Despite the caveat, other physicists agree that the quandaries raised by the new findings are compelling. “I find it intriguing when you ask questions about why is quantum mechanics the way it is,” says physicist Krister Shalm of the National Institute of Standards and Technology in Boulder, Colo. Asking whether quantum theory could be simpler or if it contains anything unnecessary, “these are very interesting and thought-provoking questions.”

Nostalgia may have bona fide benefits in hard times, like the pandemic

Over 300 years ago, Swiss physician Johannes Hofer observed disturbing behaviors among Swiss mercenaries fighting in far-flung lands. The soldiers were prone to anorexia, despondency and bouts of weeping. Many attempted suicide. Hofer determined that the mercenaries suffered from what he called “nostalgia,” which he concluded was “a cerebral disease of essentially demonic cause.”

Nowadays, nostalgia’s reputation is much improved. Social psychologists define the emotion — which Hofer saw as synonymous with “homesickness” — as a sentimental longing for meaningful events from one’s past. And research suggests that nostalgia can help people cope with dementia, grief and even the disorientation experienced by immigrants and refugees (SN: 3/1/21).

Nostalgia may even help people cope with the COVID-19 pandemic. In a study published September 8 in Social, Psychological and Personality Science, researchers found when some lonely, unhappy people reminisced about better, pre-pandemic moments, they felt happier. The results suggest that nostalgia can serve as an antidote to loneliness during the pandemic, the researchers conclude.

“A good analogy is the immune system,” says social psychologist Tim Wildschut of the University of Southampton in England. “A viral infection may make you ill, but it also activates your immune system and your immune system makes you better. Loneliness reduces happiness but also triggers nostalgia, and nostalgia increases happiness.”

In the new study, Wildschut and colleagues first surveyed over 3,700 participants in the United States, United Kingdom and China to assess people’s levels of loneliness, nostalgia and happiness during the early days of the pandemic. Surveys varied slightly by country, but for most questions or statements, participants responded on a scale from 1 to 7, with 1 for “not at all” and 7 for “very much.” For instance, participants in the United States rated how isolated they felt from the rest of the world in the week prior to the survey, how happy they felt compared with their peers and their overall feelings of nostalgia.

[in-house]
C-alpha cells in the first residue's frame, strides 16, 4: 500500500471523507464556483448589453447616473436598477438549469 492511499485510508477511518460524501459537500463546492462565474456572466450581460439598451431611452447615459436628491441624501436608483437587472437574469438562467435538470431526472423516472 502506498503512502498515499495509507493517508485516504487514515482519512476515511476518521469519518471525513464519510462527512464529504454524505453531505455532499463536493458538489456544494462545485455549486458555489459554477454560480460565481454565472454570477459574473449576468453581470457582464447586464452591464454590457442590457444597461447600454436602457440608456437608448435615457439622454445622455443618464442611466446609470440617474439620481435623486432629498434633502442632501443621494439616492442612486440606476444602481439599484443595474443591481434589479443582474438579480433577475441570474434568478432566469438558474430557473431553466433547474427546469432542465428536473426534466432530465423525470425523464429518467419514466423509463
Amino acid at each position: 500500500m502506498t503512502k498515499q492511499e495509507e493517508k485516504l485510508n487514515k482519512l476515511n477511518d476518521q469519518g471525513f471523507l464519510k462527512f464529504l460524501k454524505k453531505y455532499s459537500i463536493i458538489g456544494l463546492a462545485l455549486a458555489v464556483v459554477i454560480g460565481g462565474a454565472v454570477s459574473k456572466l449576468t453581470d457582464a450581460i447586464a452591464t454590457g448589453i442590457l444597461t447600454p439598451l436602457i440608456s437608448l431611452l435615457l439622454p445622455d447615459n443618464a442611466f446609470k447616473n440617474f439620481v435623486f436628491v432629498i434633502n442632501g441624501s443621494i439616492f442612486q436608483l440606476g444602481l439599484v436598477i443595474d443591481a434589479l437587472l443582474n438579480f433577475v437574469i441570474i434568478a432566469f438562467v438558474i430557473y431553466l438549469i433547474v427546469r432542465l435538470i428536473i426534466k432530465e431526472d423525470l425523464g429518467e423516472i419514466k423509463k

The researchers found that across the three countries, people who scored relatively high in loneliness also, not surprisingly, scored lower in happiness. But when the team drilled down on the role nostalgia plays, they found people who didn’t indulge in those memories were the least happy.

“Loneliness [triggers] unhappiness and nostalgia. Then unhappiness and nostalgia fight with each other,” says coauthor Constantine Sedikides, a social psychologist also at the University of Southampton.

Meanwhile, in three experiments with new sets of U.S. participants, the researchers manipulated people’s nostalgia levels, using the spring 2020 lockdown as a proxy for heightened loneliness. For example, in one experiment conducted in April 2020, the researchers recruited just over 200 online participants. The team induced nostalgia in half the participants by having them write four words describing a specific nostalgic event from their past. Participants were then prompted to write freely for three minutes about how that past experience made them feel. People in the control group completed the same tasks but about ordinary past experiences.

Those experiments revealed that, compared with the control group, participants in the nostalgia group reported slight but statistically significant higher happiness levels, as measured by the same 1-7 scale used in the earlier surveys. For instance, in the experiment with the 200-plus participants, the researchers found that happiness scores in the nostalgia group averaged 5.64 compared with 5.3 in the control group. Statistical analysis suggests that nostalgia can explain about 2 percent of the variation in happiness, the researchers say.